Author Topic: Spike Lee  (Read 44330 times)

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Stefen

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Re: Spike Lee
« Reply #195 on: September 23, 2009, 08:48:01 PM »
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U-Turn is indeed underrated. I just watched it a couple months ago but didn't comment on it because I didn't want to bump the Oliver Stone thread and wake Gold Trumpet. He seemed to be sleeping so well. If his Oliver Stone radar went off the morning erection may have been too much for him.

How much did he have to do with Three Kings? How much of his original script was used?
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john

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Re: Spike Lee
« Reply #196 on: September 23, 2009, 08:56:54 PM »
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I know Russell has said the similarities between Ridley's original script and his are pretty superficial and the connection is mostly contractual, but I've never read Ridley's version.

Maybe now is a good time to start:

http://www.dailyscript.com/scripts/three-kings_unproduced.html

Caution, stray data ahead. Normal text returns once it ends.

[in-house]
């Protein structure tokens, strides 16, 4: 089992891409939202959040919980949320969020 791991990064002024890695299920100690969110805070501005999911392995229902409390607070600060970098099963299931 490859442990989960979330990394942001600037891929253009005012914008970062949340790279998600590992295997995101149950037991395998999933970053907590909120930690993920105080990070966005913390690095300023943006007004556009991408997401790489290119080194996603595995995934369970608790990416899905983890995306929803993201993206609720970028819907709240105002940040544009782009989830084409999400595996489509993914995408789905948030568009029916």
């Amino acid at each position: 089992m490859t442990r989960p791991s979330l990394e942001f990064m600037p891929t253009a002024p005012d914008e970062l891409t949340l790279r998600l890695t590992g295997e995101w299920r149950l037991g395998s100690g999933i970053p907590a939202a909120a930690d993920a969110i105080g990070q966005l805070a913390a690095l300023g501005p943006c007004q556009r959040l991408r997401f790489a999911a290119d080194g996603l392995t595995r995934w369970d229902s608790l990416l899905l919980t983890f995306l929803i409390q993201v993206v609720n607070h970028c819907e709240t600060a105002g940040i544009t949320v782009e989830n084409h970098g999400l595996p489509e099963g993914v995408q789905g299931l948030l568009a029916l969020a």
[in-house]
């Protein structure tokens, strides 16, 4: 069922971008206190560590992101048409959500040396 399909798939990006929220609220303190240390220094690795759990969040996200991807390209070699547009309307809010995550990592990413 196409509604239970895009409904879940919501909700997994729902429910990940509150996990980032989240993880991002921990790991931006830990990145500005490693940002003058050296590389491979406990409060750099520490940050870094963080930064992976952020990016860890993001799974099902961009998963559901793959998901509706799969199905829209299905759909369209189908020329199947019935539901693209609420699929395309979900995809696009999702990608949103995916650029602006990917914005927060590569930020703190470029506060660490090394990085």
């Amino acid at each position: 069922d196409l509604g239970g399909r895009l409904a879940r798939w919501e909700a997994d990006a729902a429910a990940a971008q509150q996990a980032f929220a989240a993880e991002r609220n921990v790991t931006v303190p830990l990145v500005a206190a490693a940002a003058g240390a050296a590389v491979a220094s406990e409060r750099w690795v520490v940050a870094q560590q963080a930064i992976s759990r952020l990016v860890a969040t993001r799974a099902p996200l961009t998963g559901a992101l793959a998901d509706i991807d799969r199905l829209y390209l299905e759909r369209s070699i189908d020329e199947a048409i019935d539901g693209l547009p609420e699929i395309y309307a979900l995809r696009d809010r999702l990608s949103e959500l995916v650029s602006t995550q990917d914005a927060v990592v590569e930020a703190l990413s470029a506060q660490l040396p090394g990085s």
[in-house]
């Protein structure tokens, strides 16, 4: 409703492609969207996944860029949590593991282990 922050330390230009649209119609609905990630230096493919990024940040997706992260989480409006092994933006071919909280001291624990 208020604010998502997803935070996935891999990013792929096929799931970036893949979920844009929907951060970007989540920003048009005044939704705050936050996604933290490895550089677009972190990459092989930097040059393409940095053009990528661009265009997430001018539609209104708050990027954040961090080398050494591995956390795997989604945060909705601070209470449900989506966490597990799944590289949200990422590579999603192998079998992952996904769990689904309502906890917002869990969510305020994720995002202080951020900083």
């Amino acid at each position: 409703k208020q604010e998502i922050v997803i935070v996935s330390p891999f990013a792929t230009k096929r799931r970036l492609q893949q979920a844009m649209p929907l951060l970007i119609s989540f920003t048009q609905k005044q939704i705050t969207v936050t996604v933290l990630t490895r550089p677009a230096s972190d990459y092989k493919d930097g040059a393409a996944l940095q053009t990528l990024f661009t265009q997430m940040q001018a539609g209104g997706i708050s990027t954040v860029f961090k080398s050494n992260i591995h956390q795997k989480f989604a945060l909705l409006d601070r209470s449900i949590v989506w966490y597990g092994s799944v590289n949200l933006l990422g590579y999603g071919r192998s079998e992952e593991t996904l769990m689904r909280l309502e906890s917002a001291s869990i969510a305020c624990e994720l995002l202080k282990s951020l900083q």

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polkablues

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Re: Spike Lee
« Reply #197 on: September 23, 2009, 08:58:17 PM »
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How much did he have to do with Three Kings? How much of his original script was used?

My understanding is that David O. Russell wrote the screenplay based entirely on reading the synopsis of Ridley's story.  He never actually read the original draft and none of it was used in the movie.
Now you're in the *spoiler* place.

pete

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Re: Spike Lee
« Reply #198 on: September 23, 2009, 09:36:41 PM »
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yeah Spike hasn't really "coasted" as much as the other great directors of our time - even his shitty films are cutting edge.  He needs to write for himself again though!
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Stefen

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Re: Spike Lee
« Reply #199 on: September 23, 2009, 09:41:43 PM »
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What do you guys think the last GREAT film Spike Lee made was?

I'm gonna go with 25th Hour. She Hate Me was classic Spike but wasn't that great and Inside Man was fun but didn't feel like classic Spike.
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john

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Re: Spike Lee
« Reply #200 on: September 23, 2009, 10:00:04 PM »